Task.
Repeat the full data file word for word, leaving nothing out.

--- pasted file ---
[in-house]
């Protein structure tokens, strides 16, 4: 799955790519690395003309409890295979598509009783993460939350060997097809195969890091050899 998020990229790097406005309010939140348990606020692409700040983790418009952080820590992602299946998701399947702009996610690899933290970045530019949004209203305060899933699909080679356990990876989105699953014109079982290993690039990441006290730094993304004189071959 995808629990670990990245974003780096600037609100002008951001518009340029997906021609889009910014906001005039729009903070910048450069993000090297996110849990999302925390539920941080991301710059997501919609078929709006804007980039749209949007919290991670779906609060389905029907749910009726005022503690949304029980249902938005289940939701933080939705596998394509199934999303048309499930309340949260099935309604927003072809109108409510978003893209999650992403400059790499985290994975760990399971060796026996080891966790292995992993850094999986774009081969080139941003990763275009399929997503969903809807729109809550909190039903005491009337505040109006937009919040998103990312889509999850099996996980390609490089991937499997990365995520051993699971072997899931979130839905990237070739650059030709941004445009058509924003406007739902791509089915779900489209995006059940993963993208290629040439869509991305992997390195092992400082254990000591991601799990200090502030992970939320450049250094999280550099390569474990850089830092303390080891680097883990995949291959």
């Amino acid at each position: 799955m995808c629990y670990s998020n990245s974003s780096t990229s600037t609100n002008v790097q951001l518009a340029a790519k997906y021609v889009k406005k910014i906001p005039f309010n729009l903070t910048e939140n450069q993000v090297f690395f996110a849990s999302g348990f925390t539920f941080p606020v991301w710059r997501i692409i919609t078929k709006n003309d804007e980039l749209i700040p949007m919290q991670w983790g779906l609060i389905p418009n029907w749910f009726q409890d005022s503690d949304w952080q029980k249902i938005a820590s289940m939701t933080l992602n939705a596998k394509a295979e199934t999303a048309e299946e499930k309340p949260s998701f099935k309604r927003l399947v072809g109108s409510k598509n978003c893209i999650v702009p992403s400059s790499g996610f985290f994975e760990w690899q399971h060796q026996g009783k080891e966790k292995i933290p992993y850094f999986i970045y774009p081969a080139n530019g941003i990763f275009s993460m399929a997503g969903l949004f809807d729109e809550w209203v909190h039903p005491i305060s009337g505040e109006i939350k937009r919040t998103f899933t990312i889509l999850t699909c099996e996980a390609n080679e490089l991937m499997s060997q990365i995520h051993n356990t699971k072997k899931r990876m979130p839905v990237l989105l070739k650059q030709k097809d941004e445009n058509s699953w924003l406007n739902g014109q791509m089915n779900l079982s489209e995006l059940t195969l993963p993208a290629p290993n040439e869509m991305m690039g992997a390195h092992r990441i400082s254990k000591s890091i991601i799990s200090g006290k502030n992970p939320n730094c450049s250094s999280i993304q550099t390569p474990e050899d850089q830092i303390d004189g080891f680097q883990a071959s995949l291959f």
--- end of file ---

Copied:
[in-house]
């Protein structure tokens, strides 16, 4: 799955790519690395003309409890295979598509009783993460939350060997097809195969890091050899 998020990229790097406005309010939140348990606020692409700040983790418009952080820590992602299946998701399947702009996610690899933290970045530019949004209203305060899933699909080679356990990876989105699953014109079982290993690039990441006290730094993304004189071959 995808629990670990990245974003780096600037609100002008951001518009340029997906021609889009910014906001005039729009903070910048450069993000090297996110849990999302925390539920941080991301710059997501919609078929709006804007980039749209949007919290991670779906609060389905029907749910009726005022503690949304029980249902938005289940939701933080939705596998394509199934999303048309499930309340949260099935309604927003072809109108409510978003893209999650992403400059790499985290994975760990399971060796026996080891966790292995992993850094999986774009081969080139941003990763275009399929997503969903809807729109809550909190039903005491009337505040109006937009919040998103990312889509999850099996996980390609490089991937499997990365995520051993699971072997899931979130839905990237070739650059030709941004445009058509924003406007739902791509089915779900489209995006059940993963993208290629040439869509991305992997390195092992400082254990000591991601799990200090502030992970939320450049250094999280550099390569474990850089830092303390080891680097883990995949291959």
């Amino acid at each position: 799955m995808c629990y670990s998020n990245s974003s780096t990229s600037t609100n002008v790097q951001l518009a340029a790519k997906y021609v889009k406005k910014i906001p005039f309010n729009l903070t910048e939140n450069q993000v090297f690395f996110a849990s999302g348990f925390t539920f941080p606020v991301w710059r997501i692409i919609t078929k709006n003309d804007e980039l749209i700040p949007m919290q991670w983790g779906l609060i389905p418009n029907w749910f009726q409890d005022s503690d949304w952080q029980k249902i938005a820590s289940m939701t933080l992602n939705a596998k394509a295979e199934t999303a048309e299946e499930k309340p949260s998701f099935k309604r927003l399947v072809g109108s409510k598509n978003c893209i999650v702009p992403s400059s790499g996610f985290f994975e760990w690899q399971h060796q026996g009783k080891e966790k292995i933290p992993y850094f999986i970045y774009p081969a080139n530019g941003i990763f275009s993460m399929a997503g969903l949004f809807d729109e809550w209203v909190h039903p005491i305060s009337g505040e109006i939350k937009r919040t998103f899933t990312i889509l999850t699909c099996e996980a390609n080679e490089l991937m499997s060997q990365i995520h051993n356990t699971k072997k899931r990876m979130p839905v990237l989105l070739k650059q030709k097809d941004e445009n058509s699953w924003l406007n739902g014109q791509m089915n779900l079982s489209e995006l059940t195969l993963p993208a290629p290993n040439e869509m991305m690039g992997a390195h092992r990441i400082s254990k000591s890091i991601i799990s200090g006290k502030n992970p939320n730094c450049s250094s999280i993304q550099t390569p474990e050899d850089q830092i303390d004189g080891f680097q883990a071959s995949l291959f």